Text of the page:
This is a sad time. On February 14, Felix Figueroa (chief inspector for the New York State Athletic Commission) died. Now comes word that, one day earlier, Nathan Lee passed away.
The article below, written in 2009, speaks to Nathan’s goodness. He will be missed.
Whenever there’s a big fight at the MGM Grand in Las Vegas, Nathan Lee and La Mont Starks can be found sitting at a desk outside the media center.
Nathan was born in Arkansas in 1939. When he was nine, his family moved to California. In the 1960s and early ‘70s, he was a station manager for Hughes Air West. Then the station closed and he relocated to Las Vegas, where he was a supervisor at McCarran Airport. He retired in 1996 and, a year later, took a parttime job at the MGM Grand.
La Mont Starks (“remember the first four letters of my last name,” he says) was born in Los Angeles in 1942. His professional resume includes a stint as the varsity basketball coach at Verbum Dei High School. He also taught political science and economics. He left teaching in 1977, went into sales, and moved to Las Vegas in 1989. After retiring in 2004, he went to work on a parttime basis for the MGM Grand.
Nathan and La Mont work big fights and other special events. During fight week, they’re on duty outside the media center from 8:45 AM to 6:15 PM on Tuesday through Thursday and 8:45 AM to 8:15 PM on Friday and Saturday. They eat at the desk and leave only for restroom breaks.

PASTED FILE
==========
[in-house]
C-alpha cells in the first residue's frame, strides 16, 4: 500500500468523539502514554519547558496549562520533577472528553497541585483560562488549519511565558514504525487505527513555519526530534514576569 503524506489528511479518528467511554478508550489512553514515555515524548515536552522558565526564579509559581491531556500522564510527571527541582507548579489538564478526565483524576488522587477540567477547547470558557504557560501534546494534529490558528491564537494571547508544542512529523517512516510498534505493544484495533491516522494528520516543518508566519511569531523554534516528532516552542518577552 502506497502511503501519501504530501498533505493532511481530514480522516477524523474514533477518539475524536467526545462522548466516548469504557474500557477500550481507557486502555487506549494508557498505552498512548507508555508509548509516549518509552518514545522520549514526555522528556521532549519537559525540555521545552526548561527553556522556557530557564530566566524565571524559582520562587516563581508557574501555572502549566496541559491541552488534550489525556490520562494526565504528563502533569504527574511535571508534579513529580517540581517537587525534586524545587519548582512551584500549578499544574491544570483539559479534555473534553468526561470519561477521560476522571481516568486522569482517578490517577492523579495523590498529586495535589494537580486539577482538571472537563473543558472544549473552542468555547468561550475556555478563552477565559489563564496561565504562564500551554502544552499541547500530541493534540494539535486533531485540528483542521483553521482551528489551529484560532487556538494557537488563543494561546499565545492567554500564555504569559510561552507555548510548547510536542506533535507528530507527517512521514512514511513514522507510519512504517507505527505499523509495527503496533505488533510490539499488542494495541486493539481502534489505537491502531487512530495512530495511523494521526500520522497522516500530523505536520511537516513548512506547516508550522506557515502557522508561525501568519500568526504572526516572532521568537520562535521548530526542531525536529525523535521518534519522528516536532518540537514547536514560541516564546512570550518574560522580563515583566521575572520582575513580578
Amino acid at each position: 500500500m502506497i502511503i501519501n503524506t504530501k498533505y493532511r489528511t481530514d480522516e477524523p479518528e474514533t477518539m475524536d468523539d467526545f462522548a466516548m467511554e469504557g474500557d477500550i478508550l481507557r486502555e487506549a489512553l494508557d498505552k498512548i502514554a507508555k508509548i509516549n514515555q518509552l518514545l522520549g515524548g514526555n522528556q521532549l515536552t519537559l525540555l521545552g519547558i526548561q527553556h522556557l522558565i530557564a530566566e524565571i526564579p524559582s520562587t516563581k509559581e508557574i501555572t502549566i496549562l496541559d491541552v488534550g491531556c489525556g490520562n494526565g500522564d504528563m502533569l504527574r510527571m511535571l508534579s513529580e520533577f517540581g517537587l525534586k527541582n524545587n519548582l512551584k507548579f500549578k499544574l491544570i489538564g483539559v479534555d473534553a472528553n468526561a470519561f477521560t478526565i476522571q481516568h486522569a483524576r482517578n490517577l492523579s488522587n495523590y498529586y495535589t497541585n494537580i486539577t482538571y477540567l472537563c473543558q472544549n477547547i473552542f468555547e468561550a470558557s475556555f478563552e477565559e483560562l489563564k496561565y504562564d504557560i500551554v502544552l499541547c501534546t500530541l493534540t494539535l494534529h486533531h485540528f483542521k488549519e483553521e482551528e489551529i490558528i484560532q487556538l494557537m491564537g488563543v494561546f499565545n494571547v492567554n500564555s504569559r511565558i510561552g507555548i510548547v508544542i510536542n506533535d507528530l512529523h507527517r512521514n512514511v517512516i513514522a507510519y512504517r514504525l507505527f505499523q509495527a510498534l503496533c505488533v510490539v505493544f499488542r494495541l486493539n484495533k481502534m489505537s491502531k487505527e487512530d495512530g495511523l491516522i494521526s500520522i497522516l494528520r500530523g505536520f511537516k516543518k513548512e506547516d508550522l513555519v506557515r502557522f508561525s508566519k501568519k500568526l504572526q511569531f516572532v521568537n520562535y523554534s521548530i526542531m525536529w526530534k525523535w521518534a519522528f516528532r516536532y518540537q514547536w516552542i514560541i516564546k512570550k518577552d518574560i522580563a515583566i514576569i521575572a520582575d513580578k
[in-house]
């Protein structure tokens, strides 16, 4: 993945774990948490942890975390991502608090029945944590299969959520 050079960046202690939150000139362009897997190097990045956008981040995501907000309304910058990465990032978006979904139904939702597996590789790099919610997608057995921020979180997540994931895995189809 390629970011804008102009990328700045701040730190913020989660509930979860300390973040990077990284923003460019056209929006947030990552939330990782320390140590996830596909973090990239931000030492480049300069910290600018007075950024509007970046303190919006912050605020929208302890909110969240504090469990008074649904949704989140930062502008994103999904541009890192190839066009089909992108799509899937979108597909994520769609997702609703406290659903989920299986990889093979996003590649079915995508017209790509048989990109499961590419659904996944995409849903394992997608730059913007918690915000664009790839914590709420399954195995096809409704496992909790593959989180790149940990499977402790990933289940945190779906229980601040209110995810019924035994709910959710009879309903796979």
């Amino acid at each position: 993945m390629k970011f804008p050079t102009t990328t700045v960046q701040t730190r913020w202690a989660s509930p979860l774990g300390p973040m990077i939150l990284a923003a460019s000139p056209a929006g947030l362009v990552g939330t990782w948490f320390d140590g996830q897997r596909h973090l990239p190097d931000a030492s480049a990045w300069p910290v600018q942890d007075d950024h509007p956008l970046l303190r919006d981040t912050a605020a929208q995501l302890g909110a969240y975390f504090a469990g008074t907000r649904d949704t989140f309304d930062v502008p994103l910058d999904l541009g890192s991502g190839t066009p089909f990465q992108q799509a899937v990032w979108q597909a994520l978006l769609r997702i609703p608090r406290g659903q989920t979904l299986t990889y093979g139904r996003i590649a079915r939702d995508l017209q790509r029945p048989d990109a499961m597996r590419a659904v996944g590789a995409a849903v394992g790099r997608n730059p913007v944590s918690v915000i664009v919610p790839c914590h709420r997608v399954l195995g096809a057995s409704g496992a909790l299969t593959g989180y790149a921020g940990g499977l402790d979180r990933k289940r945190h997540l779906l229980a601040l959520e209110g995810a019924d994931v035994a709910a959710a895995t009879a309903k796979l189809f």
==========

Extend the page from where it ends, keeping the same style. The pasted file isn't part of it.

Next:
“Our job,” Nathan explains, “is to make sure that anyone who enters the media center has the proper credential. Most of the people we deal with are nice. We never have difficulty with the people who belong. They adhere to the rules. If they need a credential, they go where they’re supposed to go and get the credential.”
That sounds simple enough. But what about people who don’t belong?
“Most of the people who aren’t allowed into the media center accept it,” La Mont says. “Very few of them tell us they’re going in whether we like it or not. If they try to play hardball, we talk with them on a logical basis. We tell them, ‘Look; we have rules and regulations, and we expect you to follow them. You came to Las Vegas to have a good time; not to wind up in trouble. If this turns into a problem, it won’t be the two of us that deal with it.’ That always defuses the situation.”
Nathan and La Mont are incredibly nice. They have a kind word for everyone. There are times when circumstances require them to be firm, but they’re never confrontational.
“And we like each other,” Nathan notes.
“Yes, we do,” La Mont says, seconding the notion. “The job would be less fun without each other.”
Thomas Hauser can be reached by email at firstname.lastname@example.org. His most recent book (Straight Writes and Jabs: An Inside Look at Another Year in Boxing) has just been published by the University of Arkansas Press.
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